New Disability Claims Rules to Stay

The DOL issued a news release announcing its decision to retain new claims procedures for disability benefits under ERISA.

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Plan Sponsors to Comply by 4/1/2018

The Department of Labor (DOL) issued a news release announcing its decision to retain new claims procedures for disability benefits under ERISA.

Previously, the DOL extended the effective date for the new disability claims procedure rules to claims filed after April 1, 2018, which remains the effective date. We therefore recommend that plan sponsors coordinate with third-party vendors to confirm compliance with the new regulations by April 1st.

Background

In 2016, the DOL issued new final regulations for disability benefit claims. To a large extent, these regulations apply procedures that were already required for health claims under the Affordable Care Act (ACA) to disability claims. These regulations, which substantially change the existing rules for disability claims and appeals, require, among other things, the following:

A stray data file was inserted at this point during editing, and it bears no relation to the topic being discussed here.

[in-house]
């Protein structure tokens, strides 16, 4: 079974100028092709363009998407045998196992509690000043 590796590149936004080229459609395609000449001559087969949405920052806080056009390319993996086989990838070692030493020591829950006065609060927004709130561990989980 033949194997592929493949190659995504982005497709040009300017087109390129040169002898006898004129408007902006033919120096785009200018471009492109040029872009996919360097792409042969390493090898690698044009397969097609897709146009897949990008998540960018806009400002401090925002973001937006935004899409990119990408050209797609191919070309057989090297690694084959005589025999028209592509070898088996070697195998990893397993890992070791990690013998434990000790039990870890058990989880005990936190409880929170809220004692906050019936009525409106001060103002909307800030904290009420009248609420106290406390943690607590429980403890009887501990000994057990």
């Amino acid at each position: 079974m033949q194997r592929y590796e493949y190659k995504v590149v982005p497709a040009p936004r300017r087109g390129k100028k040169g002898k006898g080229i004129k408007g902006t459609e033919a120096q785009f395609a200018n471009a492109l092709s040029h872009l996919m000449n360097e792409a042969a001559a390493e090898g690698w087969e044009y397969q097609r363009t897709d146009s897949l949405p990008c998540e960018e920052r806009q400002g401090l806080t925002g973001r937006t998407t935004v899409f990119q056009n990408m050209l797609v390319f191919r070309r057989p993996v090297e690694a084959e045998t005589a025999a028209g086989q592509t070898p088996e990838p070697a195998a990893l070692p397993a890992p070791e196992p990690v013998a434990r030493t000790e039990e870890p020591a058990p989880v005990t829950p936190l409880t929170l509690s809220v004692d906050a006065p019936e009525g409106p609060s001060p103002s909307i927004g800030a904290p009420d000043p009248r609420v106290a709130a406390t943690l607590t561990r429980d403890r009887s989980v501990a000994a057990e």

• Disclosure requirements: Benefit denial notices must include a full discussion of the reason for and standards behind a denial, including the basis for disagreeing with a disability determination made by the Social Security Administration.
  • Right to review and respond to new information: Plans must allow participants access to their entire claim file and permit participants to present evidence and testimony during the review process. Plans also must notify participants of any new evidence and allow participants an opportunity to respond before an appeal decision.
  • Deemed exhaustion of claims and appeals processes: If plans do not adhere to all claims procedure rules, the claimant will be deemed to have exhausted plan administrative remedies, except in the case of a minor error.
  • Coverage rescissions: Certain rescission of coverage will be treated as adverse benefit determinations, which will trigger appeals procedures.
  • Culturally and linguistically appropriate notices: Plans must provide notices in a culturally and linguistically appropriate manner, under the standard for summaries of benefits and coverage (SBCs) required by the ACA.
  • Independence and impartiality of decision-makers: Hiring, compensation, termination, promotion, or other similar matters for individuals making decisions on disability claims cannot be based on the likelihood that the individuals will support denials of benefits.

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